St. Francis Sunken Lands Wildlife Management Area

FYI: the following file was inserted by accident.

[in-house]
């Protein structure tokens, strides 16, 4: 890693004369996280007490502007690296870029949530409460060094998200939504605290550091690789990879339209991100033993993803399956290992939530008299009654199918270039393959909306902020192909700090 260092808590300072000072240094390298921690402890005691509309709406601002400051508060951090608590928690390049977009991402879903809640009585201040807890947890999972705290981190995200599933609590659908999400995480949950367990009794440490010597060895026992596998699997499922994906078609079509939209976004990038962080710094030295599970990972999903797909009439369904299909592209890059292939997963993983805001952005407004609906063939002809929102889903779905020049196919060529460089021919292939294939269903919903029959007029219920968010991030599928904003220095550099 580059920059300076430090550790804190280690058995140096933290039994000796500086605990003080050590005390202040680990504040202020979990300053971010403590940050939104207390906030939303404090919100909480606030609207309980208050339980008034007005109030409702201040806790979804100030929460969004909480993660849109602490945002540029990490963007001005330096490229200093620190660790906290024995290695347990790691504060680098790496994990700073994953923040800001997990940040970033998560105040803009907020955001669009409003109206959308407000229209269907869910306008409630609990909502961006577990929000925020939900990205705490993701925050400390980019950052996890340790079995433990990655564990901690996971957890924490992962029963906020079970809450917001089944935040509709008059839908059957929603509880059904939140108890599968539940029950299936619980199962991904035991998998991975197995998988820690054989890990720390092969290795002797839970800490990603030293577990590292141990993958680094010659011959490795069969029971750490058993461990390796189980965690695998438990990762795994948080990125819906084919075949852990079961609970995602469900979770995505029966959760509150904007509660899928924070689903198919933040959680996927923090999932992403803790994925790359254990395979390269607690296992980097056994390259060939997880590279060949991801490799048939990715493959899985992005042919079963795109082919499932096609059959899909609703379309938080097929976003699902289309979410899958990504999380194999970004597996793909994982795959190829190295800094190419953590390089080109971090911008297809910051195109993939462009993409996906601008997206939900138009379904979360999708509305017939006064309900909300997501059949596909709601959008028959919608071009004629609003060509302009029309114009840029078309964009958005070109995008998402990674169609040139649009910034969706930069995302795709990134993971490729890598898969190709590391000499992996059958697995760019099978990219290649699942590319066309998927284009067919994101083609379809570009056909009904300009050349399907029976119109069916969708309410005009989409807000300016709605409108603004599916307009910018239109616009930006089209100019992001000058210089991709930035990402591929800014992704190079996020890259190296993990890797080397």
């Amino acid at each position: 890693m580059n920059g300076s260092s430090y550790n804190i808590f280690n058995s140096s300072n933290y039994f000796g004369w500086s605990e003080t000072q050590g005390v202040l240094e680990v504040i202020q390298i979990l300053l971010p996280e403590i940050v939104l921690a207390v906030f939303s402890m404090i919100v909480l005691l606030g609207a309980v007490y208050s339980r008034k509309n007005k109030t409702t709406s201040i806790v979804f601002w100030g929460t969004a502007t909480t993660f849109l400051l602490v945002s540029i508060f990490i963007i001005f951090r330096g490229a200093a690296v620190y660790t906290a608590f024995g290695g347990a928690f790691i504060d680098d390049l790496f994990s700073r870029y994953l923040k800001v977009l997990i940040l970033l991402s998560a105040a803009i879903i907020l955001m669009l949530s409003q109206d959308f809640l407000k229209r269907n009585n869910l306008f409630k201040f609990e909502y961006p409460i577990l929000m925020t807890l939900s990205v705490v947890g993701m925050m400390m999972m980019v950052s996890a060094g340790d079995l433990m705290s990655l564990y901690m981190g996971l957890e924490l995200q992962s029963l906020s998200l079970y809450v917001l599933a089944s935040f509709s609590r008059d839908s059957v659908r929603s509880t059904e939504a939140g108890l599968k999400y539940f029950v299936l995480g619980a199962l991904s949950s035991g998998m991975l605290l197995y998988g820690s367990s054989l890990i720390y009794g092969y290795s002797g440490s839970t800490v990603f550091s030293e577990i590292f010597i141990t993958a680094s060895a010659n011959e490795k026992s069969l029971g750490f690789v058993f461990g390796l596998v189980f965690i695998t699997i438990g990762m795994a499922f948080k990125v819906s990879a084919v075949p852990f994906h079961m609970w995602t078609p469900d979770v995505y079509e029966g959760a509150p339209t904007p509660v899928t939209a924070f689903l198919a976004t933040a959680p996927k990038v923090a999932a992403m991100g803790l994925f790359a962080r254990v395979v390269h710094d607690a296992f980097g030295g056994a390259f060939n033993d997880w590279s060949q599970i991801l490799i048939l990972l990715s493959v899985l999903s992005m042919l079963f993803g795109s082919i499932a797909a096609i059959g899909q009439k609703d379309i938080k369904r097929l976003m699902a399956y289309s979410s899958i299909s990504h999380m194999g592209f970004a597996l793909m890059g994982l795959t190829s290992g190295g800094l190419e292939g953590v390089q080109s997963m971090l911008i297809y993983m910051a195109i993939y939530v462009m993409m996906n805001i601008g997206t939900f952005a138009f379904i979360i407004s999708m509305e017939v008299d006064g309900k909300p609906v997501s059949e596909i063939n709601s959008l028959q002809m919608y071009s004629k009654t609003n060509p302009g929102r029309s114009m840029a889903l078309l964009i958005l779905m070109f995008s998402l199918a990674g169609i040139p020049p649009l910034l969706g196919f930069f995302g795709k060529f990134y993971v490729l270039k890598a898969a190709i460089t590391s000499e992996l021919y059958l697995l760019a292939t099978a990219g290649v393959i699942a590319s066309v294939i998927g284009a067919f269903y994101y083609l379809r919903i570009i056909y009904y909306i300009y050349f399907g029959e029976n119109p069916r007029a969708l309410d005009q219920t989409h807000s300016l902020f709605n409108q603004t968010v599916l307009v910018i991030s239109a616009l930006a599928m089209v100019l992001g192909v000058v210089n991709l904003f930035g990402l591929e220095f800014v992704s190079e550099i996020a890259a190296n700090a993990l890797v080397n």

The Sunken Lands, created from the New Madrid Earthquakes of 1811-12, became nationally famous as a hunting and fishing area about 100 years ago. Strung over about 30 miles along the St. Francis River Floodway, waterfowl hunting accounts for the majority of the area's recreational use. Squirrel, quail and rabbit also are abundant, and deer and turkeys are present in fair numbers. Fur bearers and non-game mammals, as well as migratory birds, inhabit the hardwood timber forests throughout the region. St. Francis Lake (actually a wide part of the river) provides good catfish, bass, bream and crappie fishing. Some isolated stands of old growth bald cypress still exist on the area, and there are excellent opportunities for bird watching and wildlife viewing. Area hosts a variety of shorebirds, eagles and several duck species, and area is flooded October through February to provide wintering habitat for migrant birds and ducks.